In the XXZ model, the total magnetization $$ M := \sum_x S^z_x $$ is a conserved quantity, and \(G(x,t)\) is the simplest non-trivial object that probes the flow of the spin density corresponding to M. There are three regimes in the XXZ model for the dynamical properties at high temperatures: \(\Delta < 1 \) with ballistic transport, \(\Delta > 1 \) with spin diffusion, and \(\Delta = 1 \) where KPZ hydrodynamics [1] is present [2]. In the ground state, this model with \(\Delta = 1\) is described within the Tomonaga-Luttinger liquid framework, and the dynamics is governed by ballistic transport and not by KPZ hydrodynamics.

This demo displays \(G(x,t)\) as a color plot, as well as the auto-correlation given by \(G(x=0,t)\). These different dynamical regimes can be seen in this demo by looking at the color plot generated by the simulation. In the case of ballistic transport, the color plot will show a sharp light-cone like structure, indicating that the excitations move freely. In the case of KPZ and diffusion, there will not be high resolution maximum intensity lines. Distinguishing KPZ and diffusion requires more computational resources than are present in this demo, and I point the interested reader to explore the following references [2, 3, 4].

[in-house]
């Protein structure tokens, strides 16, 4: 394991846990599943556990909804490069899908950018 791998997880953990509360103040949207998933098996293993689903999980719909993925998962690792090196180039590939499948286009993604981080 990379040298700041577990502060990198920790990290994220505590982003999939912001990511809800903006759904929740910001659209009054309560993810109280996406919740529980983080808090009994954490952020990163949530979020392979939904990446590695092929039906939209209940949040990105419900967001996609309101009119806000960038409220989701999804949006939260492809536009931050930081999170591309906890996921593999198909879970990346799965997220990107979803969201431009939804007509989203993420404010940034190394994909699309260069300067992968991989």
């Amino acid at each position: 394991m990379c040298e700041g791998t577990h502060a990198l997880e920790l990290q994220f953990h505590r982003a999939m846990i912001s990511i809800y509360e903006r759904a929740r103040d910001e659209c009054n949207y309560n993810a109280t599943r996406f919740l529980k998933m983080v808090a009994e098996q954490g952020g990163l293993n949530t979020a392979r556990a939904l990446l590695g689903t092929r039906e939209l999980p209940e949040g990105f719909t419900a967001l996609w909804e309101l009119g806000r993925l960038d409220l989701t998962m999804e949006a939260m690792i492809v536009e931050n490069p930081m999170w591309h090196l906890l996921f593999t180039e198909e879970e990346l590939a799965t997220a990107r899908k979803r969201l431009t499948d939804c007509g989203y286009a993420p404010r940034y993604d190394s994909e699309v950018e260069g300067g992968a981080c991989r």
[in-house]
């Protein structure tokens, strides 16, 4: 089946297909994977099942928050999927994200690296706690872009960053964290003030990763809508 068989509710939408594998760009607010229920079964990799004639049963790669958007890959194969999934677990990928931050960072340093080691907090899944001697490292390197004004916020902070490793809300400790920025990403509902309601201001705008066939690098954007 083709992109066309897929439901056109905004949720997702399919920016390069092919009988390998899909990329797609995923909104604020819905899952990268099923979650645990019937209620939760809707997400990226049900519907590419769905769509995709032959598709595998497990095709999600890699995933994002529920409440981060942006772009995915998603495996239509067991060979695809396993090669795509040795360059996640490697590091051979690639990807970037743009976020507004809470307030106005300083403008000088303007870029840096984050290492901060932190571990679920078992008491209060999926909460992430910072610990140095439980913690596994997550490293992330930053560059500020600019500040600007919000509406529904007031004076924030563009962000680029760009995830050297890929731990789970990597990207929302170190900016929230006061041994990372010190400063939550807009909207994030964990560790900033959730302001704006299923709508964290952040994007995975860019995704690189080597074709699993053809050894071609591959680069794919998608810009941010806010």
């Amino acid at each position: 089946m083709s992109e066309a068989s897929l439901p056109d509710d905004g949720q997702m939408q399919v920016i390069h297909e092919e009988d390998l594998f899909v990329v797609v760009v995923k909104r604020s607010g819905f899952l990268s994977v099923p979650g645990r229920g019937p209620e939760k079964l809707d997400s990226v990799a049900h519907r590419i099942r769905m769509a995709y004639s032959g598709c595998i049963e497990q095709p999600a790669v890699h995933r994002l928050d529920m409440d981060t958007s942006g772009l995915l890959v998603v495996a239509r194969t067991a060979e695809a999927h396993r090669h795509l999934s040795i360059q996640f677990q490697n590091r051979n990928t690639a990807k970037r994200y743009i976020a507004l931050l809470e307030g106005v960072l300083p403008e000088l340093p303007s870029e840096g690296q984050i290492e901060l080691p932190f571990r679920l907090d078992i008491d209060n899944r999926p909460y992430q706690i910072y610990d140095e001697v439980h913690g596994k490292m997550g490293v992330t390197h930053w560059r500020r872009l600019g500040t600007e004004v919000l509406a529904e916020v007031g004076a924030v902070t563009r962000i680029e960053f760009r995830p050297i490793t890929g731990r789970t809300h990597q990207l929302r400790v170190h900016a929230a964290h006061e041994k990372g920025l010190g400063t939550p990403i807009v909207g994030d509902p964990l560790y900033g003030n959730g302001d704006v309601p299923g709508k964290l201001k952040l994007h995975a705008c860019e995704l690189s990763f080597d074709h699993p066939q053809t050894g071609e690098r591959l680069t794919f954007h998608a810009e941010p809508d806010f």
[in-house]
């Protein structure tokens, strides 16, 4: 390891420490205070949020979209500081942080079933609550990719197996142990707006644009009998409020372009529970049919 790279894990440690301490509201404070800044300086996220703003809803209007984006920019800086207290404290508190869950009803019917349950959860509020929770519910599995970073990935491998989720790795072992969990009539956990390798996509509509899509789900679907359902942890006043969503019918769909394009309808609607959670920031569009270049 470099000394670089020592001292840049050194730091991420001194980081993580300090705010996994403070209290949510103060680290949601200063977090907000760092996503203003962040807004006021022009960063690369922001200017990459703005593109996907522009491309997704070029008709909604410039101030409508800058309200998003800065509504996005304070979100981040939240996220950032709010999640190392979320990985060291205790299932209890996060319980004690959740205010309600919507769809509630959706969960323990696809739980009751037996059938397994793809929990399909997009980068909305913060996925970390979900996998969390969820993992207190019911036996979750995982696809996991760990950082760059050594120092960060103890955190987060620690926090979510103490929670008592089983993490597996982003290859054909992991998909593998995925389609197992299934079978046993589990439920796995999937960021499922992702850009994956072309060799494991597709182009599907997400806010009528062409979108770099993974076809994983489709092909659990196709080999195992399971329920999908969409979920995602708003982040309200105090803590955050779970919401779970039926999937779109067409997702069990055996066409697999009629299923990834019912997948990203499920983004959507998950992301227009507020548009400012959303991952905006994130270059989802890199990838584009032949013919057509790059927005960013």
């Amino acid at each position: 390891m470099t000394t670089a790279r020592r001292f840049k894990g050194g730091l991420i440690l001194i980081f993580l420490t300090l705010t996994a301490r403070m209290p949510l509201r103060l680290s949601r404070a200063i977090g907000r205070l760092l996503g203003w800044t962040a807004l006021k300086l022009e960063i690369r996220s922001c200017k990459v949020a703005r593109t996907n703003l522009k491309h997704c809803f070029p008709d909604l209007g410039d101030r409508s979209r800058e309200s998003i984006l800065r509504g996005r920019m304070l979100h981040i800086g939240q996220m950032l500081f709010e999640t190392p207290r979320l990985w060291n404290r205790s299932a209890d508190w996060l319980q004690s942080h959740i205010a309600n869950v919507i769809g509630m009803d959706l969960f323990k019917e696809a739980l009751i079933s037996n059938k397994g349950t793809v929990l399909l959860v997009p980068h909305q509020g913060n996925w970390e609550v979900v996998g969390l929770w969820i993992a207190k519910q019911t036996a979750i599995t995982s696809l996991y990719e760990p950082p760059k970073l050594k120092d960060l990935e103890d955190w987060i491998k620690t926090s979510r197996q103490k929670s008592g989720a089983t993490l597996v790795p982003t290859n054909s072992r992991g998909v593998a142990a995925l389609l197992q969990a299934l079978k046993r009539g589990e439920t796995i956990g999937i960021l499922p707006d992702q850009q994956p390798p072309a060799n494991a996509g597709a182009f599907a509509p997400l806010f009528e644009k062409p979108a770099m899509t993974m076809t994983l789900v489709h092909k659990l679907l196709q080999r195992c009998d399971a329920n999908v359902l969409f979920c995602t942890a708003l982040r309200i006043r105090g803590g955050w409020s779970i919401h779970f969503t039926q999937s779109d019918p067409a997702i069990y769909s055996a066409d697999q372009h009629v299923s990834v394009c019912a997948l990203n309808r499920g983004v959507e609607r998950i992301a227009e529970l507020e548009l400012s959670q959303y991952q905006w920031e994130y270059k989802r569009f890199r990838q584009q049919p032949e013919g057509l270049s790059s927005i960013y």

For the simulation, you can adjust the system size \(L\), the anisotropy parameter in the Hamiltonian \(\Delta\), the maximum time \(t\), the bond-dimension \(\chi\), and whether to look at the ground state (T=0) or a thermal state (T=\(\infty\)). To have sufficient resolution to see the different structures in the dynamical correlation function, it is recommended to use \(L = 64\), \(t=10\), and \(\chi=8\) in the ground state, or \(L = 32\), \(t=10\), and \(\chi=32\) for a thermal state. The time needed for the code to run scales as \(tL\chi^3\), so it may take up to a few mintues to run a task that has not been calculated previously.

[1]
Kardar, M. *et. al.* Dynamic Scaling of Growing Interfaces. *Phys. Rev. Lett.* 56, 889–892 (1986).

[2] Dupont, M., & Moore, J. Universal spin dynamics in infinite-temperature one-dimensional quantum magnets. Phys. Rev. B, 101, 121106. (2020).

[3]
Ljubotina, M. *et. al.* Kardar-Parisi-Zhang Physics in the Quantum Heisenberg Magnet. *Phys. Rev. Lett.* 122, 210602. (2019).

[4]
Scheie, A. *et. al.* Detection of Kardar–Parisi–Zhang hydrodynamics in a quantum Heisenberg spin-1/2 chain. *Nat. Phys.* 17, 726–730 (2021).